13 posts • Page 1 of 1
Pure liquids and solids are not included in the equilibrium equation. This is becasue they dont really have a concentration. On another note, please be aware that this doesn't mean water isnt included in the equilibrium equation. If a reaction involves water as a gas then it IS included in the equilibrium equation.
Kp is only used for gases, so you won't be able to use liquids or solids for that reaction. But for reactions with liquids, solids, and aqueous, then no, you do not include liquids or solids. This is because a pure substance does not really have a concentration and therefore does not affect the equation.
No they are not included in when solcing for Kc or Kp because and pure liquids don't have concentrations. Since solids and pure liquids aren't really mixed with other things, so that is why we can't really use them to calculate kc or kp. That is why it is ideal to use gases and aqueous solutions.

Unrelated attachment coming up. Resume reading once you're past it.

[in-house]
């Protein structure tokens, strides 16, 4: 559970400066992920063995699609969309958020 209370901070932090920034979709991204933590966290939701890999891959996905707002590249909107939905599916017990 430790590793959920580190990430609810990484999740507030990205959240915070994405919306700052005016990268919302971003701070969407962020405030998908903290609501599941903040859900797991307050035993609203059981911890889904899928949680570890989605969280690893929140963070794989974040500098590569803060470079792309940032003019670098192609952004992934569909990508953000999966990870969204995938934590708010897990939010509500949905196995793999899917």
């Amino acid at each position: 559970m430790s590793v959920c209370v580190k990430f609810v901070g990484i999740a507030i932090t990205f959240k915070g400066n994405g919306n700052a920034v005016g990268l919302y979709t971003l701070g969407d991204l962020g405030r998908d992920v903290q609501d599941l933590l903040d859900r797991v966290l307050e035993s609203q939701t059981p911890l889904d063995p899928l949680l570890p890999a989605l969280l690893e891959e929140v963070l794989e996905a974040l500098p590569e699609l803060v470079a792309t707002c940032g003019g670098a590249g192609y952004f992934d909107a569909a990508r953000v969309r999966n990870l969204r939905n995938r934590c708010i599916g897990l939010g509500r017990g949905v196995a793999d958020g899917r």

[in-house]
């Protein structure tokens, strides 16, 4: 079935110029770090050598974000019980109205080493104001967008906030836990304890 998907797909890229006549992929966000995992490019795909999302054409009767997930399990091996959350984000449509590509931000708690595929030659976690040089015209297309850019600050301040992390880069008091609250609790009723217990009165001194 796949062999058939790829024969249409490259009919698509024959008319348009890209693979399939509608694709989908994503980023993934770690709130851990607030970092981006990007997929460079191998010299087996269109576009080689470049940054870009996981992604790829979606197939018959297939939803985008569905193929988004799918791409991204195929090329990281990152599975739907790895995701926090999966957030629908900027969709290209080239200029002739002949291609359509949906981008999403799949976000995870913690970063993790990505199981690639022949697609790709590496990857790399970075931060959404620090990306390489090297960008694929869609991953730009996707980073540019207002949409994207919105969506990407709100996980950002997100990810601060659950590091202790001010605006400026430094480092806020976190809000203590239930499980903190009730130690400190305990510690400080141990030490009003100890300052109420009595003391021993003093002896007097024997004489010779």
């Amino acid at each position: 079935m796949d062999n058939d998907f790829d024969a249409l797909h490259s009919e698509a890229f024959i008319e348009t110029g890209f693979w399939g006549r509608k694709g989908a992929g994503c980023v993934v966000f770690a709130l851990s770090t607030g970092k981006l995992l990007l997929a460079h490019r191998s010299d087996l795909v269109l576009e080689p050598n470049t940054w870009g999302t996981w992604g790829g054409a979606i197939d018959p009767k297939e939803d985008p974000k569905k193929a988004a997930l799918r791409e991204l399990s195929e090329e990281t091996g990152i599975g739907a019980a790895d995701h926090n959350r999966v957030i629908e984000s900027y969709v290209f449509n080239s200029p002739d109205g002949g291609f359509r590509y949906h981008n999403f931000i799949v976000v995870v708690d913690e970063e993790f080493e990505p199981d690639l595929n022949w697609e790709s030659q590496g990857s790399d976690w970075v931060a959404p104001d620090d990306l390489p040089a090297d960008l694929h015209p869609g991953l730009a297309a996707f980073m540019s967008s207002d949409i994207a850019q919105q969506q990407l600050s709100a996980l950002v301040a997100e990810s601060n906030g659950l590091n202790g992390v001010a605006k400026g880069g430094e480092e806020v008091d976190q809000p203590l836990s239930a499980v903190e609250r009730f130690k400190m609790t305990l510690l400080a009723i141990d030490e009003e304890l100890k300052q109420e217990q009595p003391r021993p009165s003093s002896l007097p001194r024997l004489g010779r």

The only thing included is aqueous solutions and gases but not liquids or solids. You cannot have a concentration of a liquid and pure liquids do not really react much so that amount that existed in the reactants will almost be the exact same in the products which will just cancel out in the calculation of the equilibrium constant.
Solids and liquids are not used in equilibrium constants. Kc is used for concentrations while Kp is used for partial pressures. However, these can be converted between each other using the ideal gas law, PV=nRT.
Ana Pedreros wrote:If asked for the K expression, can Kc and Kp be used interchangeably?
I think the question will state clearly whether Kc or Kp is asked. If not, it will depend on the states of the substance involved in the reaction or the condition in the question.
if looking for Kp with concentration given, n/v, can be substituted for the concentration and the pressure can be isolated in order to find the partial pressure of that gas and compete the Kp expression.if looking for Kc with pressure given, p, can be inserted in the equation and n/v can be isolated in order to find the concentration of that gas and compete the Kc expression. R and T will stay the same depending on the given conditions.
Who is online
Users browsing this forum: No registered users and 2 guests